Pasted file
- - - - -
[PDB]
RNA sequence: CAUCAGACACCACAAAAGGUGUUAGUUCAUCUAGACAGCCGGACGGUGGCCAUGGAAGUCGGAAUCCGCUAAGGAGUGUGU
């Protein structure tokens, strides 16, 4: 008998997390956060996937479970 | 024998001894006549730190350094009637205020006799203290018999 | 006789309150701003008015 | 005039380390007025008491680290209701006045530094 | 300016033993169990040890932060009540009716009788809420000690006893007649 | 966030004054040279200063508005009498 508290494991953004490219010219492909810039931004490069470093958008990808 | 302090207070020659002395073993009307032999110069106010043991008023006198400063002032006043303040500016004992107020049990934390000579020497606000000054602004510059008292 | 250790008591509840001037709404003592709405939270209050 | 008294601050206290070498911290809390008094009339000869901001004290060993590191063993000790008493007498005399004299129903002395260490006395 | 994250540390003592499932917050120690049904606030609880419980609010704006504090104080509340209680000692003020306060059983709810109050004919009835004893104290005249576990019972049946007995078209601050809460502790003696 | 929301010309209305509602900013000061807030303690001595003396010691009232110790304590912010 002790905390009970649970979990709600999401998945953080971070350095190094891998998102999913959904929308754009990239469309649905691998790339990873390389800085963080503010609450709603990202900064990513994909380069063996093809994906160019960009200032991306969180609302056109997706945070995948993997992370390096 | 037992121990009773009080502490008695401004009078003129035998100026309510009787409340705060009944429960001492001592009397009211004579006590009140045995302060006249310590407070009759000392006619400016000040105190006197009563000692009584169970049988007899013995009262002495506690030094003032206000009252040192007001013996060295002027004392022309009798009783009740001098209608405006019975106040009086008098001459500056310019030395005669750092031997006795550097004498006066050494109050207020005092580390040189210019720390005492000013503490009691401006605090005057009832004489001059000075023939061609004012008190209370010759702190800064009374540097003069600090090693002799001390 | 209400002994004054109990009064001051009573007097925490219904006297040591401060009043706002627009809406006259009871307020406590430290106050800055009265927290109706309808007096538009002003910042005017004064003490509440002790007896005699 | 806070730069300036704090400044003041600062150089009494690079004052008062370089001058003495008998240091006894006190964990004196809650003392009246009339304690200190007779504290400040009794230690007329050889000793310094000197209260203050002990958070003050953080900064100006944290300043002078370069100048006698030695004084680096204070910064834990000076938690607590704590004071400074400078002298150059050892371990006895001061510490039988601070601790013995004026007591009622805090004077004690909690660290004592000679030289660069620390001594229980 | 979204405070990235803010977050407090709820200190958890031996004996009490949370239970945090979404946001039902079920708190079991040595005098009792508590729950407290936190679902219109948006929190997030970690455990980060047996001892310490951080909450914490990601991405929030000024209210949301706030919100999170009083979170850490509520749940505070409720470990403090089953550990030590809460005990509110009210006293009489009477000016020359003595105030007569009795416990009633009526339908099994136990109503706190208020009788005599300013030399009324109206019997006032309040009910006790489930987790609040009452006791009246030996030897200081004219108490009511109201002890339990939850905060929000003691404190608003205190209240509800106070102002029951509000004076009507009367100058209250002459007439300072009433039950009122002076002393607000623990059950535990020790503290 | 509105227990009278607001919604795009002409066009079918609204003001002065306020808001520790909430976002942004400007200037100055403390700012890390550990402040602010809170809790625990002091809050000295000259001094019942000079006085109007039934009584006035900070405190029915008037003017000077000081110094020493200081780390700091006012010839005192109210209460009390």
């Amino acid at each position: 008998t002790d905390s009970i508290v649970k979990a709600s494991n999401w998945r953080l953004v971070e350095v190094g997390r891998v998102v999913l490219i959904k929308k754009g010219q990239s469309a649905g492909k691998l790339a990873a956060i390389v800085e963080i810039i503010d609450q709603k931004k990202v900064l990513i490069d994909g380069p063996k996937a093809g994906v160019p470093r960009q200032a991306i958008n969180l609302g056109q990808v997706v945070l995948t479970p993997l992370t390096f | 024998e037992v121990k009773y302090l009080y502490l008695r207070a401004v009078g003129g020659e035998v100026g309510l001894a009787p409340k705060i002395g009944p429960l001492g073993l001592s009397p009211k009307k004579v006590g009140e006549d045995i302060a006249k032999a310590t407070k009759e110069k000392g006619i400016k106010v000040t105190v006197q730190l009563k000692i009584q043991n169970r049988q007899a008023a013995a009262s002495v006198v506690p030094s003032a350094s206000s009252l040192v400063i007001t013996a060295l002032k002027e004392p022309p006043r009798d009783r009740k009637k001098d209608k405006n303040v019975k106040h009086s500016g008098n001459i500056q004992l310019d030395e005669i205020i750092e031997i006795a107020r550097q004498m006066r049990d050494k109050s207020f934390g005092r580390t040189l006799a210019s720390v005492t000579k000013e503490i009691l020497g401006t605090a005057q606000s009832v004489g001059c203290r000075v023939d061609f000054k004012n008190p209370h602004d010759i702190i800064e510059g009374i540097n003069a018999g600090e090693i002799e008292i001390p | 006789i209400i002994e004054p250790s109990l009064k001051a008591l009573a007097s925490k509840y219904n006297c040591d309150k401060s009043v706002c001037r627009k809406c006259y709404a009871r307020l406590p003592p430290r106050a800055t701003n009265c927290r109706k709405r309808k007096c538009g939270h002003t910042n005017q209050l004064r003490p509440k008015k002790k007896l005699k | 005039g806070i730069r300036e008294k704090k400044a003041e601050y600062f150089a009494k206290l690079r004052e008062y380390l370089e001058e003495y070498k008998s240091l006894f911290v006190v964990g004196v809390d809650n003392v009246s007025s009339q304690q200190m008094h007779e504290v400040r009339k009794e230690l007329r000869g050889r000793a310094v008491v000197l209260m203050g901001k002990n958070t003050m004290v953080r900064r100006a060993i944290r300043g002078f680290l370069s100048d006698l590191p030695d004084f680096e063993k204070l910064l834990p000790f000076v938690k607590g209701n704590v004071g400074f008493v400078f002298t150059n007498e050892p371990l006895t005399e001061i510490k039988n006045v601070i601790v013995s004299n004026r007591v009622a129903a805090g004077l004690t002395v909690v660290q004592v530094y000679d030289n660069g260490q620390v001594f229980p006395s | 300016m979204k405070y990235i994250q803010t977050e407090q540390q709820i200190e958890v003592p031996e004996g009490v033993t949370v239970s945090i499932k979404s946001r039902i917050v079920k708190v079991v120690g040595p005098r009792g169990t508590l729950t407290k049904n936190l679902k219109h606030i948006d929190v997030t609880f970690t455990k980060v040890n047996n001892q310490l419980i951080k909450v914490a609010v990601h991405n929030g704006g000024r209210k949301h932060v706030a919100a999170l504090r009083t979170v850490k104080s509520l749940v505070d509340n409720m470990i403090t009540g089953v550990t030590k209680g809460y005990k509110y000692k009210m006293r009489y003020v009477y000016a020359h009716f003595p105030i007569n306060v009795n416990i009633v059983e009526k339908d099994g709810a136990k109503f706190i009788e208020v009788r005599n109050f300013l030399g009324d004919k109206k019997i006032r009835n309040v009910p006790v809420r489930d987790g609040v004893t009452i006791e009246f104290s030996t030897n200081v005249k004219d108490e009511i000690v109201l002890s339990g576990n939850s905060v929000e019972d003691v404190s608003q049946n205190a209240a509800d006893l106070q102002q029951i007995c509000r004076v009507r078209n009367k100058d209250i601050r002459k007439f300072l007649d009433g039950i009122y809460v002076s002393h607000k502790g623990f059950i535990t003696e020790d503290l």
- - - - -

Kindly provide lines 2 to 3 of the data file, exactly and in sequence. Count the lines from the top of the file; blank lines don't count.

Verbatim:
RNA sequence: CAUCAGACACCACAAAAGGUGUUAGUUCAUCUAGACAGCCGGACGGUGGCCAUGGAAGUCGGAAUCCGCUAAGGAGUGUGU
């Protein structure tokens, strides 16, 4: 008998997390956060996937479970 | 024998001894006549730190350094009637205020006799203290018999 | 006789309150701003008015 | 005039380390007025008491680290209701006045530094 | 300016033993169990040890932060009540009716009788809420000690006893007649 | 966030004054040279200063508005009498 508290494991953004490219010219492909810039931004490069470093958008990808 | 302090207070020659002395073993009307032999110069106010043991008023006198400063002032006043303040500016004992107020049990934390000579020497606000000054602004510059008292 | 250790008591509840001037709404003592709405939270209050 | 008294601050206290070498911290809390008094009339000869901001004290060993590191063993000790008493007498005399004299129903002395260490006395 | 994250540390003592499932917050120690049904606030609880419980609010704006504090104080509340209680000692003020306060059983709810109050004919009835004893104290005249576990019972049946007995078209601050809460502790003696 | 929301010309209305509602900013000061807030303690001595003396010691009232110790304590912010 002790905390009970649970979990709600999401998945953080971070350095190094891998998102999913959904929308754009990239469309649905691998790339990873390389800085963080503010609450709603990202900064990513994909380069063996093809994906160019960009200032991306969180609302056109997706945070995948993997992370390096 | 037992121990009773009080502490008695401004009078003129035998100026309510009787409340705060009944429960001492001592009397009211004579006590009140045995302060006249310590407070009759000392006619400016000040105190006197009563000692009584169970049988007899013995009262002495506690030094003032206000009252040192007001013996060295002027004392022309009798009783009740001098209608405006019975106040009086008098001459500056310019030395005669750092031997006795550097004498006066050494109050207020005092580390040189210019720390005492000013503490009691401006605090005057009832004489001059000075023939061609004012008190209370010759702190800064009374540097003069600090090693002799001390 | 209400002994004054109990009064001051009573007097925490219904006297040591401060009043706002627009809406006259009871307020406590430290106050800055009265927290109706309808007096538009002003910042005017004064003490509440002790007896005699 | 806070730069300036704090400044003041600062150089009494690079004052008062370089001058003495008998240091006894006190964990004196809650003392009246009339304690200190007779504290400040009794230690007329050889000793310094000197209260203050002990958070003050953080900064100006944290300043002078370069100048006698030695004084680096204070910064834990000076938690607590704590004071400074400078002298150059050892371990006895001061510490039988601070601790013995004026007591009622805090004077004690909690660290004592000679030289660069620390001594229980 | 979204405070990235803010977050407090709820200190958890031996004996009490949370239970945090979404946001039902079920708190079991040595005098009792508590729950407290936190679902219109948006929190997030970690455990980060047996001892310490951080909450914490990601991405929030000024209210949301706030919100999170009083979170850490509520749940505070409720470990403090089953550990030590809460005990509110009210006293009489009477000016020359003595105030007569009795416990009633009526339908099994136990109503706190208020009788005599300013030399009324109206019997006032309040009910006790489930987790609040009452006791009246030996030897200081004219108490009511109201002890339990939850905060929000003691404190608003205190209240509800106070102002029951509000004076009507009367100058209250002459007439300072009433039950009122002076002393607000623990059950535990020790503290 | 509105227990009278607001919604795009002409066009079918609204003001002065306020808001520790909430976002942004400007200037100055403390700012890390550990402040602010809170809790625990002091809050000295000259001094019942000079006085109007039934009584006035900070405190029915008037003017000077000081110094020493200081780390700091006012010839005192109210209460009390």